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    Re: When did "time sights" fade away?
    From: George Brandenburg
    Date: 2011 Jul 18, 15:32 -0700

    Henry, thanks for the summary.

    I think the attached two figures are very useful to explain solar sights to the uninitiated. They are taken from a Celestial Navigation Primer I put together a couple of years ago after taking Frank's Mystic Seaport course (it can be found at http://public.me.com/gwbburg). The figures are simple plots of the sun's altitude as a function of local apparent time, the first for three different latitudes and the second for three different seasons.

    These figures clearly illustrate that a noontime sun sight is a good measure of latitude, once you correct for the seasonal variation (by adding the declination). And they also show that a morning or afternoon "time" sight is a good measure of local apparent time, provided that you already know your latitude and the time of year. Of course in order to find the local apparent time from this curve, you need to do our favorite spherical geometry calculation for your latitude and declination. But illustrations like this help people learn more than formulae do.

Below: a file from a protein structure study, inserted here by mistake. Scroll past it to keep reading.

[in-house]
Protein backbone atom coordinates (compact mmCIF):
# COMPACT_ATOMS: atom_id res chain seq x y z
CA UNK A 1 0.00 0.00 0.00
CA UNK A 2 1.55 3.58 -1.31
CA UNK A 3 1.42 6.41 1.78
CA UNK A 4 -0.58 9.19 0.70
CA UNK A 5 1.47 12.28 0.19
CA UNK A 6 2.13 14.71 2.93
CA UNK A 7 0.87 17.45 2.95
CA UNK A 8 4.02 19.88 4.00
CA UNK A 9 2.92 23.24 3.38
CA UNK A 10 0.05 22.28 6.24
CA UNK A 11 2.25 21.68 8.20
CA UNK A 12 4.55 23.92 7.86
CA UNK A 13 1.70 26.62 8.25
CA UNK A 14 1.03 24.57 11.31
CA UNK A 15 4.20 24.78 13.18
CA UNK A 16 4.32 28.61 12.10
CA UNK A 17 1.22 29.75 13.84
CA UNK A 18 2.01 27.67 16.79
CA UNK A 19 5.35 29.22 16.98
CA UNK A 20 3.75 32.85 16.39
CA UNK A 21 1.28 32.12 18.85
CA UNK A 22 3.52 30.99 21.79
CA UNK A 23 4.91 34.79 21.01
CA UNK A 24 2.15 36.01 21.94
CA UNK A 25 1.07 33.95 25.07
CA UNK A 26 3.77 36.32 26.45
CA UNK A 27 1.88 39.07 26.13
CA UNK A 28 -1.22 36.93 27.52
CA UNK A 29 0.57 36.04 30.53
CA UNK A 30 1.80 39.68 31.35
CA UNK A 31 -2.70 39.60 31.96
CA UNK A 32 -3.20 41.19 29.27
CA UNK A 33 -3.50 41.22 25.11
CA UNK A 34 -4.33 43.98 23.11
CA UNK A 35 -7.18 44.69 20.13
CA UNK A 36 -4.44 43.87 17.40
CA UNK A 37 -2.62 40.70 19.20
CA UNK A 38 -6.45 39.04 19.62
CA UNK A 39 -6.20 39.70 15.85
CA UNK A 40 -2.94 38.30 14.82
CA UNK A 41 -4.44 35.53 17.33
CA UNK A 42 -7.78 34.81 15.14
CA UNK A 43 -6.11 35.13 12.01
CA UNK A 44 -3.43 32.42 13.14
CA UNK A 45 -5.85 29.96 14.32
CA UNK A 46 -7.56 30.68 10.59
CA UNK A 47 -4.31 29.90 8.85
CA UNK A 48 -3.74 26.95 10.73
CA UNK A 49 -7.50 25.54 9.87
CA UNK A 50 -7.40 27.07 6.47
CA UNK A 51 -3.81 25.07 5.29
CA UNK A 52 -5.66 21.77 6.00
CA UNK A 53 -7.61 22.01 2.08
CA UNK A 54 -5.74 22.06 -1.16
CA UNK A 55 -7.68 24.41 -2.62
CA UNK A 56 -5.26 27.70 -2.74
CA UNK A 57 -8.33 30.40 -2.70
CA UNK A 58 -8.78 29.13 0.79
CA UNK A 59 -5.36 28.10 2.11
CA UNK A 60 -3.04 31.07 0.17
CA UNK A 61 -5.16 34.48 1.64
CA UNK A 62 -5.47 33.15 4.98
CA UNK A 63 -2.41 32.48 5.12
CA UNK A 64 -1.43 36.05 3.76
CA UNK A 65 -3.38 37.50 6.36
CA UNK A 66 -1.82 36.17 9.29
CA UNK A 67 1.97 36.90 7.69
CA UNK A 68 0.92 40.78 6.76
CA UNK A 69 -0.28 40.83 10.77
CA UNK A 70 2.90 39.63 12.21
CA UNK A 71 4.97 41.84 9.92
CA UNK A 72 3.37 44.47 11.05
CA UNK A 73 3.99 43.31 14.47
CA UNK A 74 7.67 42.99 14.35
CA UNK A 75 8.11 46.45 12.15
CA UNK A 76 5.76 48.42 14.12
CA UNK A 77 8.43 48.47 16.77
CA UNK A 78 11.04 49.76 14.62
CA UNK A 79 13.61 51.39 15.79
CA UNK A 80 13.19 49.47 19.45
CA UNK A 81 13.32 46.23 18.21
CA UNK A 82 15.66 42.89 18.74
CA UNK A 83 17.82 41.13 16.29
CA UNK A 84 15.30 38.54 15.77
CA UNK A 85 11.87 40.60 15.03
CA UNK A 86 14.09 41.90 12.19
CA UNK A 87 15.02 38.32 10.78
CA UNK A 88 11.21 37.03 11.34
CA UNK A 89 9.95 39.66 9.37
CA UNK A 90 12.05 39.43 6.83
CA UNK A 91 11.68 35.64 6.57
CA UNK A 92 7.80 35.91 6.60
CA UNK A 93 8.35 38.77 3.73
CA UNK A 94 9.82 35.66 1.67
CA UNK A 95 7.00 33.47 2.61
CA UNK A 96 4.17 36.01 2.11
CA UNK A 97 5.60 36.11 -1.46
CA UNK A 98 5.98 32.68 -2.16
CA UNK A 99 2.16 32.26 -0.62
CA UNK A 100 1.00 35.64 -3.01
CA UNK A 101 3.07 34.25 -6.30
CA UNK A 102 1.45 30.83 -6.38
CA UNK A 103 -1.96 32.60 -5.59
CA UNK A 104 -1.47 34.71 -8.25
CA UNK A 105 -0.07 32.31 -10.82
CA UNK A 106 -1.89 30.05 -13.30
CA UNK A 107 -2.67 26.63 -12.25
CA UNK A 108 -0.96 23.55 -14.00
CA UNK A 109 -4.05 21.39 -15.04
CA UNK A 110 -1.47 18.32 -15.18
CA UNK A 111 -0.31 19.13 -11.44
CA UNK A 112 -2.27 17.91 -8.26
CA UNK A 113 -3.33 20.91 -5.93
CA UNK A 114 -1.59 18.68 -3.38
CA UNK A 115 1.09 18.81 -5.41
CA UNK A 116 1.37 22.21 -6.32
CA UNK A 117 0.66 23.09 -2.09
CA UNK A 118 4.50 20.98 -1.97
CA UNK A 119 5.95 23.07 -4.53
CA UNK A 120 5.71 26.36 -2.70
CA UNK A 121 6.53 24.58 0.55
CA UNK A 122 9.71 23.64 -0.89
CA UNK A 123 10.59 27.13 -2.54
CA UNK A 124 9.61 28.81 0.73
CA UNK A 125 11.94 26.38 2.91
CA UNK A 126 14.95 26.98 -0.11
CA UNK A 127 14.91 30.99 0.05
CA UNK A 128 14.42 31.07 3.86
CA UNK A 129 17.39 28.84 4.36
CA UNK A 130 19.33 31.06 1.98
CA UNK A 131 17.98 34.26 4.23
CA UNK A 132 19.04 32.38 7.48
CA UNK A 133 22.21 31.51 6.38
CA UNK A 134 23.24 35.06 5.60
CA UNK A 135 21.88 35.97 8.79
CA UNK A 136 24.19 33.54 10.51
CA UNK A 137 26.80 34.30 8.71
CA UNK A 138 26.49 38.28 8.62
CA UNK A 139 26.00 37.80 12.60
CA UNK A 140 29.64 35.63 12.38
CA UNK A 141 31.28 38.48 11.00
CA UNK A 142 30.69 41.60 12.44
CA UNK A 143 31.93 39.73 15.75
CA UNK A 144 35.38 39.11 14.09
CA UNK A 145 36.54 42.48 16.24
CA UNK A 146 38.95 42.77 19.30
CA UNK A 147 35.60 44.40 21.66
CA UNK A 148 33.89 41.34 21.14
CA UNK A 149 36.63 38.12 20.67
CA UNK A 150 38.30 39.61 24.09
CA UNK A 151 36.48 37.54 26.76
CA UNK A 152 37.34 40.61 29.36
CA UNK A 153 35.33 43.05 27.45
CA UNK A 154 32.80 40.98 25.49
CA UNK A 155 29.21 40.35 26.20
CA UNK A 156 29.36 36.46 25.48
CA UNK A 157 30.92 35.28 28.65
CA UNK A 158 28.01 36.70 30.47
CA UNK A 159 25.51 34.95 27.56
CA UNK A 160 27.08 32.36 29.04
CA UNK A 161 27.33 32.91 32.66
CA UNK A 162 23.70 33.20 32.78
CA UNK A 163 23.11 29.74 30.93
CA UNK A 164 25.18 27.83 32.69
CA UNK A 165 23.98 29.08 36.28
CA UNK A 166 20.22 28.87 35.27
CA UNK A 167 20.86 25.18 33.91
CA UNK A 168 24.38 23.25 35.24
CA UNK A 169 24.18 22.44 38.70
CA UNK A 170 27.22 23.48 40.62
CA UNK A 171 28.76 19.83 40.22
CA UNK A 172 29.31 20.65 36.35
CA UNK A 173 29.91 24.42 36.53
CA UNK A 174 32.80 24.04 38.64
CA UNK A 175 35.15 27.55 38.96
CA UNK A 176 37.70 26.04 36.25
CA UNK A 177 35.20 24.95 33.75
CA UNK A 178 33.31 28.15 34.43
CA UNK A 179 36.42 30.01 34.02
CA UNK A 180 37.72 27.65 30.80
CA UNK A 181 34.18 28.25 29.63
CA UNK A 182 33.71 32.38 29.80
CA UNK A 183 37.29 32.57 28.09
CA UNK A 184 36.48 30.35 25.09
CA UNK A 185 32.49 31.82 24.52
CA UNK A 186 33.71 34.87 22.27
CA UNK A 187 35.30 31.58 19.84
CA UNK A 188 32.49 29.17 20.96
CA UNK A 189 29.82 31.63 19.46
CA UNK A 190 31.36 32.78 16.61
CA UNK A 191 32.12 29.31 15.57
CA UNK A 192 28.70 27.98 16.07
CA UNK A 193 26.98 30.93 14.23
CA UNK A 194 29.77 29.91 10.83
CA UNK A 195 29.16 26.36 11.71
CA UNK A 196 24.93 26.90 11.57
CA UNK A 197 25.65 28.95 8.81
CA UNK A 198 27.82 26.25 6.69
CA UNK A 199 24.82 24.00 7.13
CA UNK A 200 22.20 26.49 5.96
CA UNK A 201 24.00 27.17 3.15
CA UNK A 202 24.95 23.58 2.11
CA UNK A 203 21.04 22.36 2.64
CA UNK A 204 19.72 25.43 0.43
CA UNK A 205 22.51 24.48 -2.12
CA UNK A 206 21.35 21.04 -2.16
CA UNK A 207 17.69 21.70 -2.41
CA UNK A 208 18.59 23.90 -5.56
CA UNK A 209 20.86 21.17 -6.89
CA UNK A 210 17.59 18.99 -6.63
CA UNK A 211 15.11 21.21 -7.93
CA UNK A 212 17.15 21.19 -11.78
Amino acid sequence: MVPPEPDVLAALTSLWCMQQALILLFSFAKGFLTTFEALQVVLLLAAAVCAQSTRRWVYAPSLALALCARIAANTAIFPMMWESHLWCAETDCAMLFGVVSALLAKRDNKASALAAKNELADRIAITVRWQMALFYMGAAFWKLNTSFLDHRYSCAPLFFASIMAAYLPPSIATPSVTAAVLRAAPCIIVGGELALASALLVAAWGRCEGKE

The other thing that is illustrated about time sights is that you need to be at least two hours away from solar noon so that the curve is steep enough for the altitude to give a good measure of the time. (But you also need to be an hour or so away from sunrise or sunset to avoid refraction.)

    I too am sad we're not hearing from George H.

    George B

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